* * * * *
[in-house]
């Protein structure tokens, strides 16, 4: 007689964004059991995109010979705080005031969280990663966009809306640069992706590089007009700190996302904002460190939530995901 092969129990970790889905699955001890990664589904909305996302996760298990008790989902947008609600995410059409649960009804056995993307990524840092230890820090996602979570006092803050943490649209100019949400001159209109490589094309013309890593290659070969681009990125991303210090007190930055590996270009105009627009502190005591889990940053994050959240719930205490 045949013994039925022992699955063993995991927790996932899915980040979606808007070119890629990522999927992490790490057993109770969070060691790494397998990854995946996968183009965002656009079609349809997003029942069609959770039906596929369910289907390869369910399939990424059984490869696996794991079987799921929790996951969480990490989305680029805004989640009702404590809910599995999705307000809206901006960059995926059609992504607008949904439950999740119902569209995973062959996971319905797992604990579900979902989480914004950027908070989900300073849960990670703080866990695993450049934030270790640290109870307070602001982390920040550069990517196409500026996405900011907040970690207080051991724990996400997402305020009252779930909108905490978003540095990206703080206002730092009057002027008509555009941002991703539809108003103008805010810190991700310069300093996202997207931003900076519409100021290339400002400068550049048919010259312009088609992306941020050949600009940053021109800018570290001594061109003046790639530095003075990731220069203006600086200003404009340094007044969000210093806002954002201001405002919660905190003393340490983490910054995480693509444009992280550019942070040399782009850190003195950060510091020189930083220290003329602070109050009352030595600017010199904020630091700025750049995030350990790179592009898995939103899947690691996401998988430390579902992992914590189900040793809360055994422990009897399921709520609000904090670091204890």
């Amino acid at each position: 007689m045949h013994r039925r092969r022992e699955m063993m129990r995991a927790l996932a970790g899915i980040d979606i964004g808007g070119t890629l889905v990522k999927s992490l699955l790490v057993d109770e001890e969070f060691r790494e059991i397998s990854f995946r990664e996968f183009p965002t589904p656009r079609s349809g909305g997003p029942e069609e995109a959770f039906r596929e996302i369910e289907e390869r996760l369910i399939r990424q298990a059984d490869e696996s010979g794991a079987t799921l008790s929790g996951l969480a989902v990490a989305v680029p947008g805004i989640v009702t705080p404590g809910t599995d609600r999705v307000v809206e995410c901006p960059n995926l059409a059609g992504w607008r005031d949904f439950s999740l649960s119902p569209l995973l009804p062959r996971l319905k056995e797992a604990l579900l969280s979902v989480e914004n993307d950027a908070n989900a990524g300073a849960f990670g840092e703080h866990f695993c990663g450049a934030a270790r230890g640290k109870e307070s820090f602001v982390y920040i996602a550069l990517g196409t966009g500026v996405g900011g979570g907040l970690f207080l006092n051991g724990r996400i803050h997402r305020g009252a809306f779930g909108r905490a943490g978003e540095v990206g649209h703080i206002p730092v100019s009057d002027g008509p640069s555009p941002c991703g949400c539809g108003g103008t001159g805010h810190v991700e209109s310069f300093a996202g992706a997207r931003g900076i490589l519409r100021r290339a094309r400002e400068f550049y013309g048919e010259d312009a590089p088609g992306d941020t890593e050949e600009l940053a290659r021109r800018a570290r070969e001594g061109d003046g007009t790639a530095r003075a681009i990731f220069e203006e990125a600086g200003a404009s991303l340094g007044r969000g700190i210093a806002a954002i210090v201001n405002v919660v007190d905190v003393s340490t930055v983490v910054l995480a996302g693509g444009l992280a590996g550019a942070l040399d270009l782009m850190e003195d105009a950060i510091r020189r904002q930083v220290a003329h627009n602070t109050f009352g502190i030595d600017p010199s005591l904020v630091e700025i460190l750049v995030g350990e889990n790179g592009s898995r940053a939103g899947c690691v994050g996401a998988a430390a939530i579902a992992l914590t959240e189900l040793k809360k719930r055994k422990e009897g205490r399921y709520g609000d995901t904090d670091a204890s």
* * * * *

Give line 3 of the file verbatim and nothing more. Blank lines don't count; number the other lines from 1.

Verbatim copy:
């Amino acid at each position: 007689m045949h013994r039925r092969r022992e699955m063993m129990r995991a927790l996932a970790g899915i980040d979606i964004g808007g070119t890629l889905v990522k999927s992490l699955l790490v057993d109770e001890e969070f060691r790494e059991i397998s990854f995946r990664e996968f183009p965002t589904p656009r079609s349809g909305g997003p029942e069609e995109a959770f039906r596929e996302i369910e289907e390869r996760l369910i399939r990424q298990a059984d490869e696996s010979g794991a079987t799921l008790s929790g996951l969480a989902v990490a989305v680029p947008g805004i989640v009702t705080p404590g809910t599995d609600r999705v307000v809206e995410c901006p960059n995926l059409a059609g992504w607008r005031d949904f439950s999740l649960s119902p569209l995973l009804p062959r996971l319905k056995e797992a604990l579900l969280s979902v989480e914004n993307d950027a908070n989900a990524g300073a849960f990670g840092e703080h866990f695993c990663g450049a934030a270790r230890g640290k109870e307070s820090f602001v982390y920040i996602a550069l990517g196409t966009g500026v996405g900011g979570g907040l970690f207080l006092n051991g724990r996400i803050h997402r305020g009252a809306f779930g909108r905490a943490g978003e540095v990206g649209h703080i206002p730092v100019s009057d002027g008509p640069s555009p941002c991703g949400c539809g108003g103008t001159g805010h810190v991700e209109s310069f300093a996202g992706a997207r931003g900076i490589l519409r100021r290339a094309r400002e400068f550049y013309g048919e010259d312009a590089p088609g992306d941020t890593e050949e600009l940053a290659r021109r800018a570290r070969e001594g061109d003046g007009t790639a530095r003075a681009i990731f220069e203006e990125a600086g200003a404009s991303l340094g007044r969000g700190i210093a806002a954002i210090v201001n405002v919660v007190d905190v003393s340490t930055v983490v910054l995480a996302g693509g444009l992280a590996g550019a942070l040399d270009l782009m850190e003195d105009a950060i510091r020189r904002q930083v220290a003329h627009n602070t109050f009352g502190i030595d600017p010199s005591l904020v630091e700025i460190l750049v995030g350990e889990n790179g592009s898995r940053a939103g899947c690691v994050g996401a998988a430390a939530i579902a992992l914590t959240e189900l040793k809360k719930r055994k422990e009897g205490r399921y709520g609000d995901t904090d670091a204890s």